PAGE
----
Most Americans receive their health coverage through the private insurance market, usually through their jobs. However, many people buy insurance on their own in the individual market. Since coverage from private companies is the largest source of insurance for Americans, it is likely to be a central part of federal and state health reform efforts.
This section of our Web site keeps you up-to-date on what's happening in the private health insurance arena.
Job-Based Coverage and the Affordable Care Act: Why the Law Won't Cause Employers to Drop Coverage explains why employers will continue to offer coverage under the Affordable Care Act and how the law makes it easier for small employers to offer coverage to their workers. (May 2013)
2013 Federal Poverty Guidelines are now available from HHS, and Families USA has calculated the figures for various household sizes by percentage of the federal poverty level.
From Families USA:
Tobacco Rating: Issues for Consumers explains why charging tobacco users higher premiums for health insurance is a concern, and it outlines what states can do to protect consumers. (May 2013)
The Promise of Care Coordination: Transforming Health Care Delivery discusses care coordination as an opportunity for health system reform that is based on the needs of patients. It explains what advocates need to know to ensure that their state's care coordination programs stay focused on improving care quality and patient health. (April 2013)
Keeping Coverage Affordable: Addressing CHIP “Premium Stacking” explains how states can help families whose payments for CHIP premiums will not be included when calculating how much premium assistance they will receive to pay for marketplace coverage. (April 2013)
State Options for Addressing the Costs of Tobacco Rating in Health Insurance explains what states can do to keep the practice of tobacco rating from pricing people out of the health coverage they need. (March 2013)
Language Access Checklist for Marketplace Implementation provides recommendations that advocates can use to encourage their states to address the needs of consumers with limited English proficiency in health insurance marketplaces. (March 2013)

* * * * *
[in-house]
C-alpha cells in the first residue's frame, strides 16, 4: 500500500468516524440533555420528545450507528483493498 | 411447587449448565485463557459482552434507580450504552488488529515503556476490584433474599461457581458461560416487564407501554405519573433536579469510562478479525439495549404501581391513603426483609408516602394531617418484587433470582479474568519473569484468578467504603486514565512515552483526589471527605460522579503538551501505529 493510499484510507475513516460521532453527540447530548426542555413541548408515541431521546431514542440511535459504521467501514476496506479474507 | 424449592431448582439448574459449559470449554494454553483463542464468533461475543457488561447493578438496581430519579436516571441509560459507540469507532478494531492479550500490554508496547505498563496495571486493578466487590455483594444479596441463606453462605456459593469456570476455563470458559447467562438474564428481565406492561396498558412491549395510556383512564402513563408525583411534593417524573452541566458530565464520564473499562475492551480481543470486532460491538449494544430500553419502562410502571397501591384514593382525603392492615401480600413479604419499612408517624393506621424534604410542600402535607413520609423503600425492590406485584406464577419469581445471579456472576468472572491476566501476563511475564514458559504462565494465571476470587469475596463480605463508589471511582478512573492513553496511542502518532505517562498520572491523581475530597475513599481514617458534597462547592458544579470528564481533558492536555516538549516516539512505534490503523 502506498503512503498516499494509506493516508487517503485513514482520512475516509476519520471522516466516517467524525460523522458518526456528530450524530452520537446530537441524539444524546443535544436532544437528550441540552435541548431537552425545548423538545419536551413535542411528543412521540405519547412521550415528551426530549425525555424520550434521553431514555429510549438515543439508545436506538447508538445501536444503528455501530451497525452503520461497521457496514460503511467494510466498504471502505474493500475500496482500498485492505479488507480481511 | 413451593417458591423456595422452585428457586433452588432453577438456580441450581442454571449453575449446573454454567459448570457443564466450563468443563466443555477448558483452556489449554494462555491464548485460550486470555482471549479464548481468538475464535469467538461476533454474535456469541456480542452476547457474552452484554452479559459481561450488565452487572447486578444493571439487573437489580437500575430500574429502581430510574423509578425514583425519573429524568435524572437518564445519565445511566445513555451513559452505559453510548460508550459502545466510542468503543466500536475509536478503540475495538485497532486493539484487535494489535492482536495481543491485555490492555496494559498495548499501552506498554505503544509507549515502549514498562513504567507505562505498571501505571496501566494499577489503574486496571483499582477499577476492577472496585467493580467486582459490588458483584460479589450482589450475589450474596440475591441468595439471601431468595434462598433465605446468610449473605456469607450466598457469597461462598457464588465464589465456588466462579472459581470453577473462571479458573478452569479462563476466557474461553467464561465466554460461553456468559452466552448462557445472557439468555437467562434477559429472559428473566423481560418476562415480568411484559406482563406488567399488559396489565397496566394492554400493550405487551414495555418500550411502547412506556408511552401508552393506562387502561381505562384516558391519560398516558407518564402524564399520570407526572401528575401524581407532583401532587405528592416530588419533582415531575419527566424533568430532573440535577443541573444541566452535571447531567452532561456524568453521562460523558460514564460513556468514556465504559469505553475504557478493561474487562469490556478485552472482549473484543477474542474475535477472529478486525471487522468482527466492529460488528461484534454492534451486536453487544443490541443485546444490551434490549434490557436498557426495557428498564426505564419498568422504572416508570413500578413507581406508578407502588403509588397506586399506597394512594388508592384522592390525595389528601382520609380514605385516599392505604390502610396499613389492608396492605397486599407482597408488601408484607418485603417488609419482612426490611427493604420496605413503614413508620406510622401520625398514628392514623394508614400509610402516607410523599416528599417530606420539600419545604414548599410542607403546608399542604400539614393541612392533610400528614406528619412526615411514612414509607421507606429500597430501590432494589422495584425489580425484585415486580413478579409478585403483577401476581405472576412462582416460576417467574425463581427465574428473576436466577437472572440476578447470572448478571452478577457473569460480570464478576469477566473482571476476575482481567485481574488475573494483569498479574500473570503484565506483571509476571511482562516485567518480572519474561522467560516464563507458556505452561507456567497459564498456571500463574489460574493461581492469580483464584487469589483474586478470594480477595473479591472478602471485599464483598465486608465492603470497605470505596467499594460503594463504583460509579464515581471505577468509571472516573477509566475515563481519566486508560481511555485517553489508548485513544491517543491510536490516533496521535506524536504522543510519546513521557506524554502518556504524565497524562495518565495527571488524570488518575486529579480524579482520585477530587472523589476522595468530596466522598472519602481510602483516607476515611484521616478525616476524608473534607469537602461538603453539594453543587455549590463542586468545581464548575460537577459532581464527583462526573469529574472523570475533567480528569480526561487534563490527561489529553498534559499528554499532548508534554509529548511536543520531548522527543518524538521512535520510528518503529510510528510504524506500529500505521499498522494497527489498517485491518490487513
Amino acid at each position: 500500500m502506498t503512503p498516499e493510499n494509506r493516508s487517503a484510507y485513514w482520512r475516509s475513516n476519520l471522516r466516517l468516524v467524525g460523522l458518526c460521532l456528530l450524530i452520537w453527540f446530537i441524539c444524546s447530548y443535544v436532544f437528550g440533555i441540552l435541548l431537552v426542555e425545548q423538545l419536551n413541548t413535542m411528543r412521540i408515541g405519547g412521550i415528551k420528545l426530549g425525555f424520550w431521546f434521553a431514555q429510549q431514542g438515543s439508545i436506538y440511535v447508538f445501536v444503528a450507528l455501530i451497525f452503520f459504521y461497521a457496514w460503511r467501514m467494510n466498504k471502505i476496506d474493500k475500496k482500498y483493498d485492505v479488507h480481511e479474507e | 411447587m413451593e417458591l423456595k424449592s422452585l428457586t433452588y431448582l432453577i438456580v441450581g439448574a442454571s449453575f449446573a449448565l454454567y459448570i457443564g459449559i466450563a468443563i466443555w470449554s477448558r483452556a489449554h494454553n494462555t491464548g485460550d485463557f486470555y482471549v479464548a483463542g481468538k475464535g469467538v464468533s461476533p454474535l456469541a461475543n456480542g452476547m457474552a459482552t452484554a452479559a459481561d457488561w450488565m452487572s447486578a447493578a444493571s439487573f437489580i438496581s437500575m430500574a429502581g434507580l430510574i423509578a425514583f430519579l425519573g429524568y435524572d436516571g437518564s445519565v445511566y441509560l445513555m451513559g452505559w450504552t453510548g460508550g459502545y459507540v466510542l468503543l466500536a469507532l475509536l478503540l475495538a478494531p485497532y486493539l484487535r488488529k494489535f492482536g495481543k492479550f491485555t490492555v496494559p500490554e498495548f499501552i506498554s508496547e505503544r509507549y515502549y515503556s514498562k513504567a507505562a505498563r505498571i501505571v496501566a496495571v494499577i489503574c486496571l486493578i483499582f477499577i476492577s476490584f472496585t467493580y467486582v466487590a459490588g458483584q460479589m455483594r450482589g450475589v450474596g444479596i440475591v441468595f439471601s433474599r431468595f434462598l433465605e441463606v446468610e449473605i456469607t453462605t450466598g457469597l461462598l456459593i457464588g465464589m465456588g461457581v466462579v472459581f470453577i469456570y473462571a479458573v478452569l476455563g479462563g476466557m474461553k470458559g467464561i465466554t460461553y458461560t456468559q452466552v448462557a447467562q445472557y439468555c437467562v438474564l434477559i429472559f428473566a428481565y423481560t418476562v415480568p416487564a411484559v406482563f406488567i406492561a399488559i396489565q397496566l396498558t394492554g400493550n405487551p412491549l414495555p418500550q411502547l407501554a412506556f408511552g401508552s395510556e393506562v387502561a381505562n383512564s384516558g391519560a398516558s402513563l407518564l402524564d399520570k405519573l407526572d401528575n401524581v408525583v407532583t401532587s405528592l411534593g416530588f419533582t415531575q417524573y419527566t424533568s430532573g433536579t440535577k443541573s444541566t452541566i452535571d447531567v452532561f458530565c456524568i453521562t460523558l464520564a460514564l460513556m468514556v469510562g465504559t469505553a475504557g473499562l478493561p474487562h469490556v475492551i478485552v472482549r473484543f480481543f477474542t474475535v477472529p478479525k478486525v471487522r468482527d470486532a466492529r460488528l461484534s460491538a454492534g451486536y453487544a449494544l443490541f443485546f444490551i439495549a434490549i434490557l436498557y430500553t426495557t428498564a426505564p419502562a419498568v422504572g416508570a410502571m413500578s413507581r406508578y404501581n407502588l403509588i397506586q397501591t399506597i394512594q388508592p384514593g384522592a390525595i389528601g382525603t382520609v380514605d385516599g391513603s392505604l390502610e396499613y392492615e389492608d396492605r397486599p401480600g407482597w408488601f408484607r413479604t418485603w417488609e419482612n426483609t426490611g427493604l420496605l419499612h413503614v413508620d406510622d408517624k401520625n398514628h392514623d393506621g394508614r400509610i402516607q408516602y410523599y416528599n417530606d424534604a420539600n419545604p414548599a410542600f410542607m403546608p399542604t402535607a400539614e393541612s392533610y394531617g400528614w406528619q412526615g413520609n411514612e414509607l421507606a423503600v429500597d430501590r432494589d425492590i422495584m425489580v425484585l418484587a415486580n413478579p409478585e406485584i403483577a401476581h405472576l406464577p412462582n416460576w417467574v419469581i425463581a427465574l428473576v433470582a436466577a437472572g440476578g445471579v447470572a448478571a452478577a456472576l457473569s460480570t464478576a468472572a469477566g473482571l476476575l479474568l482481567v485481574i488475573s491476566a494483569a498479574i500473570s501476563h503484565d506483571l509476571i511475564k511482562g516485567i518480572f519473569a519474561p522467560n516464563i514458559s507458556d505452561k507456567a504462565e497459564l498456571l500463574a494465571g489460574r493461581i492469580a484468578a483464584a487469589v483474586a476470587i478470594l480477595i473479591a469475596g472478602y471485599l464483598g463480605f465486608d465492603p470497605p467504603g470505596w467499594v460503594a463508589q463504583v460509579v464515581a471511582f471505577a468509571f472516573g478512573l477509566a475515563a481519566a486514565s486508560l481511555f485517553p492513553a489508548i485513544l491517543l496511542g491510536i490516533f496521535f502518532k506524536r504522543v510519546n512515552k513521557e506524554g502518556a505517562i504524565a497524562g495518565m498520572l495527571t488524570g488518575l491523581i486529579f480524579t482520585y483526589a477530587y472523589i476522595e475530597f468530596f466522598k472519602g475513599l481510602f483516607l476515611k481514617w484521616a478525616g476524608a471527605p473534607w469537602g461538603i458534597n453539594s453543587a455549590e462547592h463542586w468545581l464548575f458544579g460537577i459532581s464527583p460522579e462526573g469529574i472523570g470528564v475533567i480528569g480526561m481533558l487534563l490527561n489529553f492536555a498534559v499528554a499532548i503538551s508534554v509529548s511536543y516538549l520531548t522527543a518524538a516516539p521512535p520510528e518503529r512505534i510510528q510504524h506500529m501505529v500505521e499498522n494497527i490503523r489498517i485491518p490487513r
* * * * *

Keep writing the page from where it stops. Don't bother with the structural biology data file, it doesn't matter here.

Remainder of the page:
Five Key Elements of a Consumer-Friendly Exchange lists aspects of design and implementation that those working on exchanges should consider to best meet the needs of consumers. (February 2013)
State Advocate To-Do List for 2013 outlines issues that advocates may want to address in 2013 in anticipation of the changing health care environment. (January 2013)
Help Wanted: Preparing Navigators and Other Assisters to Meet New Consumer Needs explains the requirements for navigator programs and answers seven key questions that states will face as they seek to establish effective navigator programs. It is available as an online tool kit and as a PDF. (Updated January 2013)
Filling in Gaps in Consumer Assistance: How Exchanges Can Use Assisters explains the key differences between navigator and assister programs and how in-person assistance can function in the different types of exchanges. It also recommends actions advocates can take. (Updated January 2013)
Consumer-Friendly Standards for Qualified Health Plans in Exchanges: Examples from the States outlines the minimum standards for qualified health plans as set out in the Affordable Care Act. It then provides examples from eight state-based exchanges and one partnership exchange state on how to implement those standards in consumer-friendly ways. (January 2013)
Regulations and Guidance for the Affordable Care Act: The Centers for Medicare and Medicaid Services (CMS), the Department of Health and Human Services (HHS), the Department of Labor (DOL), and the Internal Revenue Service (IRS) have issued interim final rules and requests for information on several provisions of the health reform law pertaining to private insurance. Families USA has submitted commments on many of these provisions. Click here for our Regulations and Guidance page.
From the Commonwealth Fund:
Implementing the Affordable Care Act: State Action on the 2014 Market Reforms finds that only 11 states and the District of Columbia have taken legislative action to allow state regulators to enforce the law’s consumer protections. Since states continue to be the primary regulators of health insurance, the remaining states should take steps to ensure that consumers see the full benefits of the protections in the Affordable Care Act. (February 2013)
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